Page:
This Magazine

Progressive politics, ideas & culture

September-October 2016

Stop focusing on the future, Canada

We live in the present—and that's where our efforts must remain

Hal Niedzviecki@halpen

ThisMagazine50_coverLores-minFor our special 50th anniversary issue, Canada’s brightest, boldest, and most rebellious thinkers, doers, and creators share their best big ideas. Through ideas macro and micro, radical and everyday, we present 50 essays, think pieces, and calls to action. Picture: plans for sustainable food systems, radical legislation, revolutionary health care, a greener planet, Indigenous self-government, vibrant cities, safe spaces, peaceful collaboration, and more—we encouraged our writers to dream big, to hope, and to courageously share their ideas and wish lists for our collective better future. Here’s to another 50 years!

If we want a future on this planet, we have to kill the future.

The future isn’t fun. It isn’t self-tying sneakers, power shakes that taste like mac and cheese, or hoverboards powered by endless supplies of clean energy. It’s actually a black hole of uncertainty, relentless yet ultimately unknowable. And the more we trumpet “the future” as the latest consumer fetish—the chewing gum of the future, the career of the future, the car of the future—the more we foster the illusion that the present is just a pointless pathway to that what comes next. What’s coming next? Better things. Bigger things. Jump on board, or you’re gong to miss out. Get ready, or what really matters, the future, is going to pass you on by.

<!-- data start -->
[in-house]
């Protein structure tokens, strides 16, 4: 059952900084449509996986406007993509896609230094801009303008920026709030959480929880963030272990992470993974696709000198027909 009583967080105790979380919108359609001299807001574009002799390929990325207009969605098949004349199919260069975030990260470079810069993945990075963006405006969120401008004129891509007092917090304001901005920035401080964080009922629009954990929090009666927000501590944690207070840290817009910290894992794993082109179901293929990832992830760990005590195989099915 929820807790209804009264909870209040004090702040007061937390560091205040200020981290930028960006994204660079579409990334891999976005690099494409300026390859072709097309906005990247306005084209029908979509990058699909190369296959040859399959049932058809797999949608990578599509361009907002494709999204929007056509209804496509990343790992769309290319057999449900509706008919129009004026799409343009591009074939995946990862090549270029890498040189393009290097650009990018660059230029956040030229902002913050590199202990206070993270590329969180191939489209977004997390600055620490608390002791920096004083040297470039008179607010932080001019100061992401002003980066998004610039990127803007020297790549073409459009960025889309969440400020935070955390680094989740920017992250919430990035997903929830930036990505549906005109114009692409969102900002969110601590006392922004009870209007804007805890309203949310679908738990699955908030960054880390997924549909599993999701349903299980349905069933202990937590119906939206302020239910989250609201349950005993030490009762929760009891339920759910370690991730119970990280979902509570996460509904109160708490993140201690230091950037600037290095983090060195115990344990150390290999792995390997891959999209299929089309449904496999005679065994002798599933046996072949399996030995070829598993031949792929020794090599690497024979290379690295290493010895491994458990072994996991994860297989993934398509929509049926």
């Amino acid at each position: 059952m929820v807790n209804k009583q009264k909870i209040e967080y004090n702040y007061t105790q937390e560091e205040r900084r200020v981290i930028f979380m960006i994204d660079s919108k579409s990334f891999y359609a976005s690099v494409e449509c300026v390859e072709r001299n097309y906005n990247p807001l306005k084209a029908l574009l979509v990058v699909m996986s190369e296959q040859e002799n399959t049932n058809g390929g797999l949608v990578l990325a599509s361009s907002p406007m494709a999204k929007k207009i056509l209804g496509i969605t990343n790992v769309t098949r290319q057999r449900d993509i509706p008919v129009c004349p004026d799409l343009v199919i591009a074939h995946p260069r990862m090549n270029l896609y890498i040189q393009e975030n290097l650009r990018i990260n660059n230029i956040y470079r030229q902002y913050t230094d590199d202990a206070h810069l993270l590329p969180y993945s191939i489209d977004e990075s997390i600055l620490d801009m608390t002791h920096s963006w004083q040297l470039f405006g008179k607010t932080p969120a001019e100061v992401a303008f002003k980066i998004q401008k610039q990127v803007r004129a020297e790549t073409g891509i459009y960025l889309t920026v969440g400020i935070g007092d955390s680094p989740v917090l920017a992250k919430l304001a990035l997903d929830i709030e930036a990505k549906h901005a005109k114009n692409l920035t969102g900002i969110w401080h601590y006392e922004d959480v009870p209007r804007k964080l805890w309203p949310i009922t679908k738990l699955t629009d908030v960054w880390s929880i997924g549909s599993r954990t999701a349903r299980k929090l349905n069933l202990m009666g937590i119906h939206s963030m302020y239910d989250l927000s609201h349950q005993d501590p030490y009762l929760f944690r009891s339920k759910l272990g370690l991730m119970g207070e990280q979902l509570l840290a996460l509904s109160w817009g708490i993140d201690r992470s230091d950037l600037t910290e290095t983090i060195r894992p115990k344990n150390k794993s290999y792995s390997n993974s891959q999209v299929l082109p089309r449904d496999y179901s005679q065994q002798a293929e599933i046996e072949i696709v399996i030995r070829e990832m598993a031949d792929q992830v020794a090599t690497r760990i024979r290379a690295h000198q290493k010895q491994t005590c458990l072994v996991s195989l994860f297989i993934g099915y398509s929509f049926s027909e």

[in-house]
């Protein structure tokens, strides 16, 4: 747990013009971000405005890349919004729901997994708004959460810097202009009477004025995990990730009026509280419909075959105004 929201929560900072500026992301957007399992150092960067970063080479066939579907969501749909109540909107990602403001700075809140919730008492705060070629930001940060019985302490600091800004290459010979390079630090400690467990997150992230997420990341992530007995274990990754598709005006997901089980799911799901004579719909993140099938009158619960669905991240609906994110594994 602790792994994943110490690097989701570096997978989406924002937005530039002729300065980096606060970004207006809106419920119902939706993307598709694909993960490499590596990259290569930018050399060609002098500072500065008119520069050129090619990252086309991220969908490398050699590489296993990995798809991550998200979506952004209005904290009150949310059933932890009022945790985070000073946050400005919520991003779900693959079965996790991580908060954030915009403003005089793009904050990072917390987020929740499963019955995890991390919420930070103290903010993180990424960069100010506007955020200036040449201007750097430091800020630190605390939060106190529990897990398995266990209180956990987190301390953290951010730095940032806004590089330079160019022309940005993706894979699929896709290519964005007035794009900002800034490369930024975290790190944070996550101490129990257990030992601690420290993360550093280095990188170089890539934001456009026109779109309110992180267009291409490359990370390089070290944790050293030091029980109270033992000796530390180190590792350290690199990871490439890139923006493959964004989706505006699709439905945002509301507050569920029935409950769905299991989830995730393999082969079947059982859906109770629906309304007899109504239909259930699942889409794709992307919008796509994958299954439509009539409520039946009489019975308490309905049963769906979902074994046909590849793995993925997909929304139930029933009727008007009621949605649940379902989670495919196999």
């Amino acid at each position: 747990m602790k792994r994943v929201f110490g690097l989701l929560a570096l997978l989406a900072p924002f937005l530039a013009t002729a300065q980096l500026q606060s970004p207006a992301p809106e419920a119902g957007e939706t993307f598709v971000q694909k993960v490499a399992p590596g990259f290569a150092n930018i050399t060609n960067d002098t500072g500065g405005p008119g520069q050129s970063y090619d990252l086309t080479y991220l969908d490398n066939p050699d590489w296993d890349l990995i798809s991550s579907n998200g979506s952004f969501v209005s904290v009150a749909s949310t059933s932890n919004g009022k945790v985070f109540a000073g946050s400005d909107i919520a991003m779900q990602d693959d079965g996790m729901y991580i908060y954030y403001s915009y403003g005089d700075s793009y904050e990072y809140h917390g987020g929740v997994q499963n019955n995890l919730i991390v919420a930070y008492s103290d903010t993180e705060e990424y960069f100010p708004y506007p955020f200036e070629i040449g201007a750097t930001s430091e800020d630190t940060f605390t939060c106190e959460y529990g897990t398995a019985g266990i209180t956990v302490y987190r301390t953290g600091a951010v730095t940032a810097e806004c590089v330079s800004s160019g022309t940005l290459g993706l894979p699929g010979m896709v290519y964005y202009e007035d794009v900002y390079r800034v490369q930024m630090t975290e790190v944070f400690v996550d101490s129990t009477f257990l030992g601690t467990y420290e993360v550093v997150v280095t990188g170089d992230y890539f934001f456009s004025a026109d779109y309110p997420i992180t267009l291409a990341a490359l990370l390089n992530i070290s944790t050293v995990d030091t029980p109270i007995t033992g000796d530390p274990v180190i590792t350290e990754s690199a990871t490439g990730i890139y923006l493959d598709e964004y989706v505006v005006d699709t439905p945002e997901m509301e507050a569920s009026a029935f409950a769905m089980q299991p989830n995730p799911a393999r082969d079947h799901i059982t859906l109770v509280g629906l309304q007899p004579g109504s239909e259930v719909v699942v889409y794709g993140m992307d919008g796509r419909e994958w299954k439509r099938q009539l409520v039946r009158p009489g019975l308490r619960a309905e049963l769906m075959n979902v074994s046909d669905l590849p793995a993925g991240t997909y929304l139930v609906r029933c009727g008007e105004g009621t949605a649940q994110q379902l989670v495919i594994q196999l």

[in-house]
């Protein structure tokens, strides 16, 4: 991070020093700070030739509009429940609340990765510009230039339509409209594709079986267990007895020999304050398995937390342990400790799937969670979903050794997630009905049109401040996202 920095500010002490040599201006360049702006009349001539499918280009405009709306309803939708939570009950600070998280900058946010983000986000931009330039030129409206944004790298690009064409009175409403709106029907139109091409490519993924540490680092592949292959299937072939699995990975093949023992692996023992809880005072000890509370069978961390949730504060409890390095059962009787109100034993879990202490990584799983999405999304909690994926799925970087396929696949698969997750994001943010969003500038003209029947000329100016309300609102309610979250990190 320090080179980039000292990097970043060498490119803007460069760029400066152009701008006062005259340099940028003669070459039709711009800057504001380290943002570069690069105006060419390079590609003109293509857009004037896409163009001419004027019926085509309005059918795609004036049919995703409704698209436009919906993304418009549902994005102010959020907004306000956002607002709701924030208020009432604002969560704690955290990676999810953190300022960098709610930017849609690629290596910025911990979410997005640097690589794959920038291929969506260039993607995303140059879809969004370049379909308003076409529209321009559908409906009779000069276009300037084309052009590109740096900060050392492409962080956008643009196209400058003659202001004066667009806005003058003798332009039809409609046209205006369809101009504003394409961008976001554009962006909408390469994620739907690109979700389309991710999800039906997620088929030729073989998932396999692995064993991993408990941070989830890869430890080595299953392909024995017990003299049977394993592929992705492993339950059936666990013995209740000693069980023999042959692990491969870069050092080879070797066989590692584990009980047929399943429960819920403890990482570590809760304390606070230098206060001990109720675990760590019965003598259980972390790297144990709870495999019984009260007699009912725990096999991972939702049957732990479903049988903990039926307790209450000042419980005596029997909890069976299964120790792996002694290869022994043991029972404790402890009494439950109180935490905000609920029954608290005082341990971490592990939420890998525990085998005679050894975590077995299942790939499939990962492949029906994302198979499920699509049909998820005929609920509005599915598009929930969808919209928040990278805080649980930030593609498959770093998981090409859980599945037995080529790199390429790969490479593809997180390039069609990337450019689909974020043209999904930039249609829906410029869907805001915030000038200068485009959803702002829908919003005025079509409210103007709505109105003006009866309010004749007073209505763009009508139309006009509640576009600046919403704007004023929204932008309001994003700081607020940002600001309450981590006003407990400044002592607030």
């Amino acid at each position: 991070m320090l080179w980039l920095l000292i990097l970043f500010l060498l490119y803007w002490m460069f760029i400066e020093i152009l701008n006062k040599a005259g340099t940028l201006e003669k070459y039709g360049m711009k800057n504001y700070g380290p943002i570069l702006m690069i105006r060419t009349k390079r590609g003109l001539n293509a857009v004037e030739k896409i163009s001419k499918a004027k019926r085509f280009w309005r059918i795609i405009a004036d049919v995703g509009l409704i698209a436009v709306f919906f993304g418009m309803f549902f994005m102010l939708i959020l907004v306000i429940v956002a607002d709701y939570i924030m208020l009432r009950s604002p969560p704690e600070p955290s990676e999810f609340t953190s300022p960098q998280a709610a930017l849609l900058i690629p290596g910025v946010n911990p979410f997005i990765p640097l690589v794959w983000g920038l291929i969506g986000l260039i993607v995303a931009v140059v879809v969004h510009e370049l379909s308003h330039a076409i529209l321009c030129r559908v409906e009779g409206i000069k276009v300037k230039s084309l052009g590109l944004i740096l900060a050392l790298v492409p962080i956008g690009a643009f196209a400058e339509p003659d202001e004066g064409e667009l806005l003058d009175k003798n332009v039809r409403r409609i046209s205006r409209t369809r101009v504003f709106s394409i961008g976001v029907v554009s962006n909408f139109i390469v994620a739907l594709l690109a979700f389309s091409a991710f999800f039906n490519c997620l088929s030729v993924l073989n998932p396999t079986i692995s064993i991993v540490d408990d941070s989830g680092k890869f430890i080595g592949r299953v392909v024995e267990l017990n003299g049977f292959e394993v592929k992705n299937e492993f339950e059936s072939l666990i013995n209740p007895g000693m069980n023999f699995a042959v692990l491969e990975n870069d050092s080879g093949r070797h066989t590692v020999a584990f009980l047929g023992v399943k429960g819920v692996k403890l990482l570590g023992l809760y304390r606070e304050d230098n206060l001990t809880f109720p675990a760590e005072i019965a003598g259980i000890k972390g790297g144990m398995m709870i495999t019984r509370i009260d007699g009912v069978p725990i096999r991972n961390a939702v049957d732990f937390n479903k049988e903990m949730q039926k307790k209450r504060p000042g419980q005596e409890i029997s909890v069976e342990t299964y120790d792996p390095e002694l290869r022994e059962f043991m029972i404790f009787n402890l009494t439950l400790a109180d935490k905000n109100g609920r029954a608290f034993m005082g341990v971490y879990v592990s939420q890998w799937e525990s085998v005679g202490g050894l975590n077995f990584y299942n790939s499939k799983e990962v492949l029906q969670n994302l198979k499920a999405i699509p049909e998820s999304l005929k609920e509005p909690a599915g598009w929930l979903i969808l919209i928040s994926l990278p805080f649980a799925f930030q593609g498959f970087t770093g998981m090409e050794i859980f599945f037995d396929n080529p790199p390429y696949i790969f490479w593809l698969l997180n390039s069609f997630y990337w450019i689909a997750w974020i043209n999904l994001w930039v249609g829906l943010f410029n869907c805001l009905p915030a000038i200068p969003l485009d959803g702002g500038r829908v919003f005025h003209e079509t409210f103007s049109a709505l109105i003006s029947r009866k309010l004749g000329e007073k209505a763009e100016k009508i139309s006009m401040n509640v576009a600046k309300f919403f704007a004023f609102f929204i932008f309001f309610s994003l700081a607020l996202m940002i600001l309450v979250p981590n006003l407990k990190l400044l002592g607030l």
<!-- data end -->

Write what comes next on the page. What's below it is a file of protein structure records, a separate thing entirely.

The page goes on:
Alas we live in the present. Our focus on the future doesn’t just diminish our sense of what we have but actually instills in us a low-grade, perpetual terror. The future is always changing, always moving, always just that much farther away from us. No matter what we try and do, we can’t ever seem to get there. We feel dread but when we flip through our media. We see the Jetsons meets Walden, an image completely disconnected from the working class reality of temp work, rising prices, and increased surveillance of our every move through increasingly degraded environments. So what happens? Angry, frustrated people seek ways to get a different picture on TV.

Case study, The Donald. The Donald is, not at all coincidentally, the anti-future. He is an old-school bully who built an empire out of bricks and mortar. The Donald has a simple solution to complex problems: turn back the clock. Women should stay at home and look pretty. Men should work with their hands building stuff. Make America great (again). The Donald is not slick. He speaks directly and without varnish to people through largely unscripted public appearances and his Real Donald Twitter feed. Though he comes from money, it’s immigrant, noveau riche money, it’s TV star money, it’s get your hands dirty money.

By contrast, fellow Republican Jeb Bush is a nerd neocon who once hailed an Uber to the San Francisco start-up Thumbtack where he praised the digital economy to the skies. In normal times that would have been fine. But the promise of relentless change followed by more change—because that’s the way things have to be—no longer resonates. It’s fear and loathing of the future on the campaign trail. Promise us the past, and we’ll vote for you—even though, as Britain found out and our friends down South might yet discover, beating a path to the mythical past can be just as fraught with uncertainty and insecurity as embracing the future.

The future as a benevolent metaphor for a better present has been co-opted. Silicon Valley’s ever-extending tentacles have turned what was once pleasantly, even quaintly, aspirational into a thinly veiled Skynet veneer. Beneath the gloss lies the Terminator-future, a fate that many have decided is worse than Trump and Brexit, the first of many jolts to the system if the masters of the future continue to hawk a better tomorrow that never seems to arrive.

Hal Niedzviecki is a writer of nonfiction and fiction and the publisher and founder of Broken Pencil. Recent books are Trees On Mars: Our Obsession with the Future (Seven Stories Press) and the just-released novel The Archaeologists (ARP Books).

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